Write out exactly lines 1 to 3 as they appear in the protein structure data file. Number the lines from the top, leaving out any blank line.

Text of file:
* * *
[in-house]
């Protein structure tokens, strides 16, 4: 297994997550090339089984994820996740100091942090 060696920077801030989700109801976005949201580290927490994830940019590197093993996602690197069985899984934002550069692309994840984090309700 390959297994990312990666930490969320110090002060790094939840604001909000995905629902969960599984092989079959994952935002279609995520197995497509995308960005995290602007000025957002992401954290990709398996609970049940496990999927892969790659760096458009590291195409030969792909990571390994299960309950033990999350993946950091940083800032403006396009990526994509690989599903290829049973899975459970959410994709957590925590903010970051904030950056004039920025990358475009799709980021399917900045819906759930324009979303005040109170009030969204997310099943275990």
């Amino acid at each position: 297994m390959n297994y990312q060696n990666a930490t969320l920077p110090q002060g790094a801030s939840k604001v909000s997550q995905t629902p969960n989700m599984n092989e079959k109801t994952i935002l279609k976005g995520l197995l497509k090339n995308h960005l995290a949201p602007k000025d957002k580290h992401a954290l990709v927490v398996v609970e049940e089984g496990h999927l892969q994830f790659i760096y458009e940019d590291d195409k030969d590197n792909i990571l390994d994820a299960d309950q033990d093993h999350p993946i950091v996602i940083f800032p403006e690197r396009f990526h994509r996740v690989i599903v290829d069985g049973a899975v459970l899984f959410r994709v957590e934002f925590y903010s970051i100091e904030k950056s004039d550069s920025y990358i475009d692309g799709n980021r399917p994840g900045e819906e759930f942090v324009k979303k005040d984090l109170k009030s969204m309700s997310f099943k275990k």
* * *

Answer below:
[in-house]
């Protein structure tokens, strides 16, 4: 297994997550090339089984994820996740100091942090 060696920077801030989700109801976005949201580290927490994830940019590197093993996602690197069985899984934002550069692309994840984090309700 390959297994990312990666930490969320110090002060790094939840604001909000995905629902969960599984092989079959994952935002279609995520197995497509995308960005995290602007000025957002992401954290990709398996609970049940496990999927892969790659760096458009590291195409030969792909990571390994299960309950033990999350993946950091940083800032403006396009990526994509690989599903290829049973899975459970959410994709957590925590903010970051904030950056004039920025990358475009799709980021399917900045819906759930324009979303005040109170009030969204997310099943275990």
């Amino acid at each position: 297994m390959n297994y990312q060696n990666a930490t969320l920077p110090q002060g790094a801030s939840k604001v909000s997550q995905t629902p969960n989700m599984n092989e079959k109801t994952i935002l279609k976005g995520l197995l497509k090339n995308h960005l995290a949201p602007k000025d957002k580290h992401a954290l990709v927490v398996v609970e049940e089984g496990h999927l892969q994830f790659i760096y458009e940019d590291d195409k030969d590197n792909i990571l390994d994820a299960d309950q033990d093993h999350p993946i950091v996602i940083f800032p403006e690197r396009f990526h994509r996740v690989i599903v290829d069985g049973a899975v459970l899984f959410r994709v957590e934002f925590y903010s970051i100091e904030k950056s004039d550069s920025y990358i475009d692309g799709n980021r399917p994840g900045e819906e759930f942090v324009k979303k005040d984090l109170k009030s969204m309700s997310f099943k275990k």